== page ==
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National Macroeconomic conditions are favorable for future expansion of income, employment, and revenue in Nebraska. In particular, the U.S. economy is now in the heart of an expansion expected to persist over the three year forecast period. The principal engine of growth will be a sustained expansion in private sector investment and consumption demand. However, the rate of growth in the national economy likely will be moderate rather than rapid. At least three factors will act to moderate growth. The first is higher energy prices. Rapid growth in global demand is expected to keep prices for oil and natural gas high at least into 2005. These higher energy prices will reduce the rate of growth in gross domestic product, and create a higher than normal risk that the economy could fall back into recession. However, the most likely outcome is that the economy will continue to expand at a moderate rate in 2005, and beyond. Federal policy trends also will moderate growth. Over the outlook period, Federal Reserve interest rate policy will gradually shift from pro-growth to neutral as the Fed raises interest rates over the next two years. The Federal Funds rate currently stands at 1.75 basis points and a neutral rate is typically in the range of 3 to 4 basis points. The third factor will be a marked decline in the rate of growth in federal spending. Federal spending growth averaged 9 percent annually from 2002 through 2004. Spending growth should decline substantially beginning in 2005 as part of efforts to reduce large annual federal budget deficits.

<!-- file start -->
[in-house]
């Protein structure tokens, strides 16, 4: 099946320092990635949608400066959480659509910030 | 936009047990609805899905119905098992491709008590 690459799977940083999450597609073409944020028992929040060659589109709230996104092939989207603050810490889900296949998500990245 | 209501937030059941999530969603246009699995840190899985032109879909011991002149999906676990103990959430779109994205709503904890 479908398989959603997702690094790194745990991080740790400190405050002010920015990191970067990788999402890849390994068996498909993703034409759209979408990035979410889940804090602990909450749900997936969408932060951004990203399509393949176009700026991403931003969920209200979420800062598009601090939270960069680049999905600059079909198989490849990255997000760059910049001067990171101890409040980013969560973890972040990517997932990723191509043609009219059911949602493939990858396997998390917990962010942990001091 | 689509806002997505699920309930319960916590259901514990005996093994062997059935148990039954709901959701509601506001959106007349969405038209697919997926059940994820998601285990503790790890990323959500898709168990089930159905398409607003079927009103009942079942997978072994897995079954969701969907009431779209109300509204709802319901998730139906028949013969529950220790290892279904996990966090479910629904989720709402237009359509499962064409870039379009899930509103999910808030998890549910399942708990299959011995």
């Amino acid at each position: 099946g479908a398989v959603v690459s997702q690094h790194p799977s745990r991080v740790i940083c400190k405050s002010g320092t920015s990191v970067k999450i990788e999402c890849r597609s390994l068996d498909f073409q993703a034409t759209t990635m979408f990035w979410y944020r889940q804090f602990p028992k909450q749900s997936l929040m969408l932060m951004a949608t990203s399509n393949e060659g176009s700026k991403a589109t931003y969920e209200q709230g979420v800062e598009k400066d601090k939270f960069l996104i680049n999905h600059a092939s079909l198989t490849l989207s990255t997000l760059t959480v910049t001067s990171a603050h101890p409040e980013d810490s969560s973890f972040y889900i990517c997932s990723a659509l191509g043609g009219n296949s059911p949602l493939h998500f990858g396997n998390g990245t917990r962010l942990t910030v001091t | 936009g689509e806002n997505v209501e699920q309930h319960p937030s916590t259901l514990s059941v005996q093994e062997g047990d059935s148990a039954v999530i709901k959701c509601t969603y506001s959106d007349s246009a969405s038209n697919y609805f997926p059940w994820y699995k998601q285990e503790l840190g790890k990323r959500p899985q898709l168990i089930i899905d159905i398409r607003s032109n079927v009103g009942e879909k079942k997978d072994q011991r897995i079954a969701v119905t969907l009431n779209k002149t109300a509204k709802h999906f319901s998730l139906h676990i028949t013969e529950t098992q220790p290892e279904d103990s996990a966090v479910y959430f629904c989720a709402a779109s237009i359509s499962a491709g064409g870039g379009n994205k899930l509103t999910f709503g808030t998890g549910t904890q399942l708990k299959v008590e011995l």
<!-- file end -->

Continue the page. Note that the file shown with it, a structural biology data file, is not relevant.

Published in Business in Nebraska, Volume 60, No. 678, November 2004. Presented by the UNL Bureau of Business Research. Used by permission.